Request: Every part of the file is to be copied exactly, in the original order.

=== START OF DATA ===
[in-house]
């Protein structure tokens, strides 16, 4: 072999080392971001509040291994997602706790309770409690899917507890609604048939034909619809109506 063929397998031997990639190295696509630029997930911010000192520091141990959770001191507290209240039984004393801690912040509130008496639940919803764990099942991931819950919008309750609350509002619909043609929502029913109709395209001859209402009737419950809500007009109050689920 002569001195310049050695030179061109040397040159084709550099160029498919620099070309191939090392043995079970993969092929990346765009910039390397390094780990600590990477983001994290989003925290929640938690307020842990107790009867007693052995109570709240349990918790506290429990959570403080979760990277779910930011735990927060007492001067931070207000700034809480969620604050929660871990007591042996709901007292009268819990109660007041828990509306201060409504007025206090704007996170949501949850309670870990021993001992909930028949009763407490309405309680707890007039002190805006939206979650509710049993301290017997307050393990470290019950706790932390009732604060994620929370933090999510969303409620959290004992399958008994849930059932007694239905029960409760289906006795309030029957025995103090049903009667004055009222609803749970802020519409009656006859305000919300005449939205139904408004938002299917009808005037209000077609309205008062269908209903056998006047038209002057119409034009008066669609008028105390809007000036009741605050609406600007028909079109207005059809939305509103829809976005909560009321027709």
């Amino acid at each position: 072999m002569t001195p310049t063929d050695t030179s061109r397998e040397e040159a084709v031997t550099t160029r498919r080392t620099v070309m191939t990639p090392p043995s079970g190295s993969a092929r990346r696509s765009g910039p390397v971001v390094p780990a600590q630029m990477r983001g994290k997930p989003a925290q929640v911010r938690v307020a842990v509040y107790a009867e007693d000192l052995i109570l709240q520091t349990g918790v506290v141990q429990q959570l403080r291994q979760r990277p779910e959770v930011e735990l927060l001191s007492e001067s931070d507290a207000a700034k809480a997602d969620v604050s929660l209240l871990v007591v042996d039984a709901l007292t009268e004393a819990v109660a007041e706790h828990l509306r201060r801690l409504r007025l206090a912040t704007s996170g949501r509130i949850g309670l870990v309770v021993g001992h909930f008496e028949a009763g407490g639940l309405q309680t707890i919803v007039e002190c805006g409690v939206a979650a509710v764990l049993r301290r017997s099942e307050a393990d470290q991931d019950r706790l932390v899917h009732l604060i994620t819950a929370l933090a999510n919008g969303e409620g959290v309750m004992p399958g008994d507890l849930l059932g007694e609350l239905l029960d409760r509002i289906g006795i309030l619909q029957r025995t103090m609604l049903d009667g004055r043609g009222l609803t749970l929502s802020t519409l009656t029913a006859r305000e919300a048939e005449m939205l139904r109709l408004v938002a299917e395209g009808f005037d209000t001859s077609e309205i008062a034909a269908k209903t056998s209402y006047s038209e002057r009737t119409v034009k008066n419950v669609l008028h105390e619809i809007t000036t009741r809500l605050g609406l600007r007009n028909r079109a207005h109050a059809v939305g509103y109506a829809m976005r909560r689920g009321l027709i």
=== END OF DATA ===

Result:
[in-house]
């Protein structure tokens, strides 16, 4: 072999080392971001509040291994997602706790309770409690899917507890609604048939034909619809109506 063929397998031997990639190295696509630029997930911010000192520091141990959770001191507290209240039984004393801690912040509130008496639940919803764990099942991931819950919008309750609350509002619909043609929502029913109709395209001859209402009737419950809500007009109050689920 002569001195310049050695030179061109040397040159084709550099160029498919620099070309191939090392043995079970993969092929990346765009910039390397390094780990600590990477983001994290989003925290929640938690307020842990107790009867007693052995109570709240349990918790506290429990959570403080979760990277779910930011735990927060007492001067931070207000700034809480969620604050929660871990007591042996709901007292009268819990109660007041828990509306201060409504007025206090704007996170949501949850309670870990021993001992909930028949009763407490309405309680707890007039002190805006939206979650509710049993301290017997307050393990470290019950706790932390009732604060994620929370933090999510969303409620959290004992399958008994849930059932007694239905029960409760289906006795309030029957025995103090049903009667004055009222609803749970802020519409009656006859305000919300005449939205139904408004938002299917009808005037209000077609309205008062269908209903056998006047038209002057119409034009008066669609008028105390809007000036009741605050609406600007028909079109207005059809939305509103829809976005909560009321027709």
């Amino acid at each position: 072999m002569t001195p310049t063929d050695t030179s061109r397998e040397e040159a084709v031997t550099t160029r498919r080392t620099v070309m191939t990639p090392p043995s079970g190295s993969a092929r990346r696509s765009g910039p390397v971001v390094p780990a600590q630029m990477r983001g994290k997930p989003a925290q929640v911010r938690v307020a842990v509040y107790a009867e007693d000192l052995i109570l709240q520091t349990g918790v506290v141990q429990q959570l403080r291994q979760r990277p779910e959770v930011e735990l927060l001191s007492e001067s931070d507290a207000a700034k809480a997602d969620v604050s929660l209240l871990v007591v042996d039984a709901l007292t009268e004393a819990v109660a007041e706790h828990l509306r201060r801690l409504r007025l206090a912040t704007s996170g949501r509130i949850g309670l870990v309770v021993g001992h909930f008496e028949a009763g407490g639940l309405q309680t707890i919803v007039e002190c805006g409690v939206a979650a509710v764990l049993r301290r017997s099942e307050a393990d470290q991931d019950r706790l932390v899917h009732l604060i994620t819950a929370l933090a999510n919008g969303e409620g959290v309750m004992p399958g008994d507890l849930l059932g007694e609350l239905l029960d409760r509002i289906g006795i309030l619909q029957r025995t103090m609604l049903d009667g004055r043609g009222l609803t749970l929502s802020t519409l009656t029913a006859r305000e919300a048939e005449m939205l139904r109709l408004v938002a299917e395209g009808f005037d209000t001859s077609e309205i008062a034909a269908k209903t056998s209402y006047s038209e002057r009737t119409v034009k008066n419950v669609l008028h105390e619809i809007t000036t009741r809500l605050g609406l600007r007009n028909r079109a207005h109050a059809v939305g509103y109506a829809m976005r909560r689920g009321l027709i």